Plethora
  • A plethora of congenital and acquired conditions may incline the balance between coagulation and fibrinolysis towards the former. With regards to congenital diseases, a variety of genetic disorders may cause a systemic prothrombotic condition.[symptoma.com]
Malaise
  • A 40-year-old man developed general malaise, dizziness and progressive headache 1 week after acute haemorrhagic conjunctivitis. Bizarre behaviour, confusion and adversive seizures occurred later.[ncbi.nlm.nih.gov]
Hyperpnea
  • Postoperatively he failed the weaning trials because of brain dysfunction characterized by confusion, agitation and hyperpnea.[ncbi.nlm.nih.gov]
Seizure
  • Mortality and residual disability are relevant in patients presenting with intracranial hemorrhage or with epileptic seizures.[ncbi.nlm.nih.gov]
  • Seizures are as common as neurological deficits and may be observed in about one out of three patients. Both focal and generalized seizures have been reported in CVT and patients may enter status epilepticus.[symptoma.com]
  • If a seizure does not occur, seizure prophylaxis is not necessary. 1,2,11,39 Further testing for underlying etiology is recommended, including thrombophilia. 1,2,3,6 Follow up imaging at 3-6 months is required to assess for recanalization of the affected[emdocs.net]
  • Seizures, including focal, generalized, and status epilepticus, are seen in 30–40% of patients [7,11]. As seizures are rare in strokes, CVT should be considered in any patient with a focal neurologic deficit and seizure [1,2].[epmonthly.com]
Papilledema
  • Check for papilledema in cases presenting with headache. Look for potential risk factors of CVT.[pedemmorsels.com]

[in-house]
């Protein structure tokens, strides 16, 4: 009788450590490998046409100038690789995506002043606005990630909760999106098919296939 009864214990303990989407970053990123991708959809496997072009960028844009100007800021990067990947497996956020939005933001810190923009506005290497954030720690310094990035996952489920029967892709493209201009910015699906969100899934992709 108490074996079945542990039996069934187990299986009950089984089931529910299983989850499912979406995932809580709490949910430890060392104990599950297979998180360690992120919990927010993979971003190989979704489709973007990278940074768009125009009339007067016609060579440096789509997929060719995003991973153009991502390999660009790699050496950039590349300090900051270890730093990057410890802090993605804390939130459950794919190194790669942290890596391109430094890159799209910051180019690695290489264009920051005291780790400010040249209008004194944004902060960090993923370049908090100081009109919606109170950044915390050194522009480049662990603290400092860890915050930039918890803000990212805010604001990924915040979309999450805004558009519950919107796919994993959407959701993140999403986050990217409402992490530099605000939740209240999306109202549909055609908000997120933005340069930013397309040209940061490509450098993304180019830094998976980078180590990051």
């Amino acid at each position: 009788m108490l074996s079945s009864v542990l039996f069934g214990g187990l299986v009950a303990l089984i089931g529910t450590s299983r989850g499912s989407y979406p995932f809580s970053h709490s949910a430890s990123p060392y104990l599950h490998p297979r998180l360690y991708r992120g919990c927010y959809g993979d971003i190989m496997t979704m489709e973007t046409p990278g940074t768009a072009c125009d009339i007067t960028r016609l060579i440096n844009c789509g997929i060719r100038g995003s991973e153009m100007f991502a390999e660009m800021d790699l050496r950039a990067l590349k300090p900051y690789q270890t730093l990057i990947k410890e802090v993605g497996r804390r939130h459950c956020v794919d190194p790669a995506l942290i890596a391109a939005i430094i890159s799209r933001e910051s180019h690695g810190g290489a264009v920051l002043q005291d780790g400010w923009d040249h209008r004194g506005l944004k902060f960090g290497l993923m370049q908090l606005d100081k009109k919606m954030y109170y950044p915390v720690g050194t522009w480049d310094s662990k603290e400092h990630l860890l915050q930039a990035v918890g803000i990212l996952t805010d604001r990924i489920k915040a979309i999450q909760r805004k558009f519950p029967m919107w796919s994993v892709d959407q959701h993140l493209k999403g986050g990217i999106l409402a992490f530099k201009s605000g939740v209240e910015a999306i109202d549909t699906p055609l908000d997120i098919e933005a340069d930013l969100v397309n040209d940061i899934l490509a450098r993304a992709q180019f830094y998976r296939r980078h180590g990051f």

• , and hypertensive encephalopathy (altered mental status with papilledema and end‐organ damage in the setting of severe hypertension) 10 serious causes of headache to consider for every ED patient with headache Lesion on CT scan (blood, pus or tumor):[emergencymedicinecases.com]
  • While the first patient presented with severe unremitting headache with papilledema due to raised intracranial pressure, the second patient presented with seizures and focal weakness due to parenchymal hemorrhage.[neurology.org]
  • ., after sinusitis ) Through facial infections Meningitis References: [3] [4] [5] Pathophysiology Clinical features Headache (acute, subacute, or chronic) Nausea, vomiting, vision impairment ; ), bilateral papilledema on ophthalmoscopy Cranial nerve symptoms[amboss.com]
  • The cranial nerves examination revealed no abnormality except papilledema. There was no other focal deficit.[pubs.sciepub.com]
Meningism
  • Other rare cause of CVT with lymphocytic meningitis is neurobrucellosis [ 3 ].[casereports.in]
  • […] infections (e.g.sinusitis, otitis media, meningitis, head and neck infections) mechanical injury to the sinuses or jugular veins (e.g. trauma, venous catheterisation, neurosurgical procedures) drugs (e.g. androgens, IV immunoglobulin) haematological[lifeinthefastlane.com]